Recently, U.S. Department of Housing and Urban Development (HUD) Secretary Ben Carson wrote to Chairman of the U.S. Federal Trade Commission (FTC) Joseph J. Simons and Director of the Bureau of Consumer Protection Andrew Smith requesting that the FTC investigate certain websites that may be selling assistance animal documentation.
“These certificates are not an acceptable substitute for authentic documentation provided by medical professionals when appropriate,” said Secretary Carson. “These websites that sell assistance animal certificates are often also misleading by implying that they are affiliated with the federal government. Nothing could be further from the truth. Their goal is to convince individuals with disabilities that they need to spend hundreds of dollars on worthless documentation to keep their assistance animal in their homes.”
The Fair Housing Act requires housing providers to grant a reasonable accommodation for individuals with disabilities that affect major life activities when it may be necessary for such individuals to have equal opportunity to enjoy and use a dwelling. One type of reasonable accommodation is an exception to a housing provider’s rules regarding animals to permit individuals with disabilities to keep assistance animals that do work, perform tasks, or assist individuals with disabilities. Documentation, such as a note from a healthcare professional, is helpful and appropriate when a disability is not obvious and not already known.
HUD Assistant Secretary for Fair Housing and Equal Opportunity, Anna Maria Farías, explained, “Websites that sell verification for assistance animals take advantage of persons with disabilities who need a reasonable accommodation to keep their assistance animal in housing. This request for FTC action reflects HUD’s ongoing commitment to protecting the housing rights of persons with disabilities.”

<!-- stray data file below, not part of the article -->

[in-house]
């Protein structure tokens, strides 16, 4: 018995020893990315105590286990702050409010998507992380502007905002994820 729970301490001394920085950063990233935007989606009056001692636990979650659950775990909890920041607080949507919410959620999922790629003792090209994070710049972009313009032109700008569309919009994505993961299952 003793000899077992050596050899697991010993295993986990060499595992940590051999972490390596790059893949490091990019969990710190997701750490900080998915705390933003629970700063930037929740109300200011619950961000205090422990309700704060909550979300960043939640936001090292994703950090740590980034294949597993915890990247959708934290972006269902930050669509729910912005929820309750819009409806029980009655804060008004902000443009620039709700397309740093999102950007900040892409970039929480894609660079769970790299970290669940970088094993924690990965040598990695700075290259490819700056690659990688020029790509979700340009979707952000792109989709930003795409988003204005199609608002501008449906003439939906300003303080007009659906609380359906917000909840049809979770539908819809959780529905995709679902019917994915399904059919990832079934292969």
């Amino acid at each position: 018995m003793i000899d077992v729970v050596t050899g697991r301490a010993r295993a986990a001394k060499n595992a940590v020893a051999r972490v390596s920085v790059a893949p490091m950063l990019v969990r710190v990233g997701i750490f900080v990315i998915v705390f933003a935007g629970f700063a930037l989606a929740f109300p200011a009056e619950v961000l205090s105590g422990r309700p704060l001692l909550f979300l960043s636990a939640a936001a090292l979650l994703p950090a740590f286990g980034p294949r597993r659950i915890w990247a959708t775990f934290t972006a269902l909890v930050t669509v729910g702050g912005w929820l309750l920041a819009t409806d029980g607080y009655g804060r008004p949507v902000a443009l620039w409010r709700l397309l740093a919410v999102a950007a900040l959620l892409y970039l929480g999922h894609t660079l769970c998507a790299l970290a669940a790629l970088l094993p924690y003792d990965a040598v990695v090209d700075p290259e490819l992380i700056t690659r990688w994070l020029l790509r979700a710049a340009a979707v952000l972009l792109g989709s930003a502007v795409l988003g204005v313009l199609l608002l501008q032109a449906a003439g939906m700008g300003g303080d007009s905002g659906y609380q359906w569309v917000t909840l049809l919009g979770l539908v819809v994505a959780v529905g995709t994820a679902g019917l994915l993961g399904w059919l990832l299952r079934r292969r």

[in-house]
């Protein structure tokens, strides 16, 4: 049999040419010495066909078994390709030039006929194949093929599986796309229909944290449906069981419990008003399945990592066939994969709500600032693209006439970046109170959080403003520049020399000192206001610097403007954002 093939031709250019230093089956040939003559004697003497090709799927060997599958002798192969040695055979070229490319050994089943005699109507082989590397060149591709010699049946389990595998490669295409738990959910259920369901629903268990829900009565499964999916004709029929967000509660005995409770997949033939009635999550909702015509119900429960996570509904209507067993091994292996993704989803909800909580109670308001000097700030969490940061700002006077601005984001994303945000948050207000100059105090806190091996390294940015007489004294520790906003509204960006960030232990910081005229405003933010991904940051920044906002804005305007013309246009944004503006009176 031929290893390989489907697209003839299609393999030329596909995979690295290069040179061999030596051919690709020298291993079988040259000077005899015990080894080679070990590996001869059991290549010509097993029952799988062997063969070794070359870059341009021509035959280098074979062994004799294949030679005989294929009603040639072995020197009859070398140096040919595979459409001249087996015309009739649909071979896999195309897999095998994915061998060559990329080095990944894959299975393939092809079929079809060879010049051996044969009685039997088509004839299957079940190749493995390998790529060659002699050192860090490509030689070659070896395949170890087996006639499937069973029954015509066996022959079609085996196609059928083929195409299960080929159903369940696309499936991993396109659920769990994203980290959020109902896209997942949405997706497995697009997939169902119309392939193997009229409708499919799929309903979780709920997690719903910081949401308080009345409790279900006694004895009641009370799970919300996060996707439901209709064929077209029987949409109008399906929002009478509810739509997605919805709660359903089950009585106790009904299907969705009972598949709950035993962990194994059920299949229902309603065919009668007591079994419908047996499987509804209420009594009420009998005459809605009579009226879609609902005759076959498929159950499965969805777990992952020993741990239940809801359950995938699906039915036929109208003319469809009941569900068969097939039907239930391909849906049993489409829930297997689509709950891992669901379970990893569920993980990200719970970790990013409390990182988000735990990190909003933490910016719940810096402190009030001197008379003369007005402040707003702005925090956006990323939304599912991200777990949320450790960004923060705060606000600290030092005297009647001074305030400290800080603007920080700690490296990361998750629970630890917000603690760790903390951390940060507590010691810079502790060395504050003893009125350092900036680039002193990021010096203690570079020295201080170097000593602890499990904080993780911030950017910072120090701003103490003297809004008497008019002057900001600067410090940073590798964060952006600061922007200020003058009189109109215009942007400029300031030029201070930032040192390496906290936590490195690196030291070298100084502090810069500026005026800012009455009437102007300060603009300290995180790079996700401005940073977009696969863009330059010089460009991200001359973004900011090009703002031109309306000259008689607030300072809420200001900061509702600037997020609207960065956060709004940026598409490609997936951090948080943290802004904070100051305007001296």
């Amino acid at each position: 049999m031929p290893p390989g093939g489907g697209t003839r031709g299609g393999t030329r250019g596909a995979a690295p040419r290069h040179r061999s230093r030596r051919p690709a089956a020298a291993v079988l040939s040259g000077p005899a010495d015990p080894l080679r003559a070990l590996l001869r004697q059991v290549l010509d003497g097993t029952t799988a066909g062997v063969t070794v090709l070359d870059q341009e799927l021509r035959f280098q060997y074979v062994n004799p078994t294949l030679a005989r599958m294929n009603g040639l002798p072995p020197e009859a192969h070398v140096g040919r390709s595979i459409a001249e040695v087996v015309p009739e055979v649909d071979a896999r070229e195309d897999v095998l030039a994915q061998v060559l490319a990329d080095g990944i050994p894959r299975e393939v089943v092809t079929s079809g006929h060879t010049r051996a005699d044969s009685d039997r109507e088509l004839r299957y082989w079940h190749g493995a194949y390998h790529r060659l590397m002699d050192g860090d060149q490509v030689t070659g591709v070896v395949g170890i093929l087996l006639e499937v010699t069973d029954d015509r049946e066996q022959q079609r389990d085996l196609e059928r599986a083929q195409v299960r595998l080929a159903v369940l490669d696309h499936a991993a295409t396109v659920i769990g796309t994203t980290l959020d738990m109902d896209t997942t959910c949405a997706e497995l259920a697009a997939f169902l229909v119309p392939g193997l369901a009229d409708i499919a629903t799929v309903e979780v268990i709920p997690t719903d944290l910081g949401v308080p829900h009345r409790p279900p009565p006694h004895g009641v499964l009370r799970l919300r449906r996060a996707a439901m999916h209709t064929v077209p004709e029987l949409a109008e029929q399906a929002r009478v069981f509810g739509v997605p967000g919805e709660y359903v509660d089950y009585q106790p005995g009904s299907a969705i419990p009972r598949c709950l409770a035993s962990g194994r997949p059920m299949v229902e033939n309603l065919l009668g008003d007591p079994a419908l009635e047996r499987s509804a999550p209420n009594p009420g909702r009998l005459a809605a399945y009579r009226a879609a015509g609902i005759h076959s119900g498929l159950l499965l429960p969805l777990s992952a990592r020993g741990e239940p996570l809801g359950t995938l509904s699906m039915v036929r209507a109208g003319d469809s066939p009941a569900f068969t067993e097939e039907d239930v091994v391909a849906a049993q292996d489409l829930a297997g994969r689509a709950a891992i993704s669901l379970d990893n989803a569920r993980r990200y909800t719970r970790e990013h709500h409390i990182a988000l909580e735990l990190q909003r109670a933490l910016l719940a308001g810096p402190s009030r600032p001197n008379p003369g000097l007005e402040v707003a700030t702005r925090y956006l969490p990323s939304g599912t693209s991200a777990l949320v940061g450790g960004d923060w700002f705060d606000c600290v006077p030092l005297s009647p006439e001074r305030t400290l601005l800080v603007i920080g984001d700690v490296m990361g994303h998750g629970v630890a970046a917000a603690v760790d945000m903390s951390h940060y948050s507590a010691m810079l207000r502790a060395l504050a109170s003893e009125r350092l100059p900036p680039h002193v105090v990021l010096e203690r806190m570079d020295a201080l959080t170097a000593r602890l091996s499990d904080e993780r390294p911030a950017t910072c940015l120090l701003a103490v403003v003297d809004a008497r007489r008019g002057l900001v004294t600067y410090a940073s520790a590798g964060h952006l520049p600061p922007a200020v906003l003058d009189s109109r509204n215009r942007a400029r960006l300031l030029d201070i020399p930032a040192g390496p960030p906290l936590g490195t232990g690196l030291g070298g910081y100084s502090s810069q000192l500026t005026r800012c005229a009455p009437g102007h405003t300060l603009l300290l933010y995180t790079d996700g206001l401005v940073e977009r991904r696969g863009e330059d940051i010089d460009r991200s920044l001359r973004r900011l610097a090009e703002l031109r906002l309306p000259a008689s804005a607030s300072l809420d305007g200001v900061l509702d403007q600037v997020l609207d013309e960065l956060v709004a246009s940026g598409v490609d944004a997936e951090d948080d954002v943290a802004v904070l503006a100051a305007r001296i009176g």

“These certificates are not an acceptable substitute for the authentic certification received from medical professionals and the websites are misleading because they often imply, they are affiliated with the federal government,” said Secretary Carson. “Nothing could be further from the truth. Their goal is to convince individuals with disabilities that they need to spend hundreds of dollars on worthless documentation to keep their assistance animal in their homes.”
“The Fair Housing Act provides for the use of assistance animals by individuals with disabilities. Under the law, a disability is a physical or mental impairment that substantially limits at least one major life activity or bodily function,” said HUD’s General Counsel Paul Compton. “These websites are using questionable business practices that exploit consumers, prejudice the legal rights of individuals with disabilities, dupe landlords, and generally interfere with good faith efforts to comply with the requirements of the Fair Housing Act.”
The letter asks the FTC to investigate these websites for compliance with federal laws that protect consumers from unfair and deceptive acts or practices. HUD identified at least one website that contains the seal of HUD without authorization.
Persons who are concerned about these websites may contact the Federal Trade Commission by calling the FTC’s Consumer Response Center at 1-877-FTC-HELP (1-877-382-4357), or online. Persons who believe they have experienced housing discrimination may file a complaint by contacting HUD’s Office of Fair Housing and Equal Opportunity at (800) 669-9777 or visiting How to File a Complaint on HUD’s website. Read the full letter here.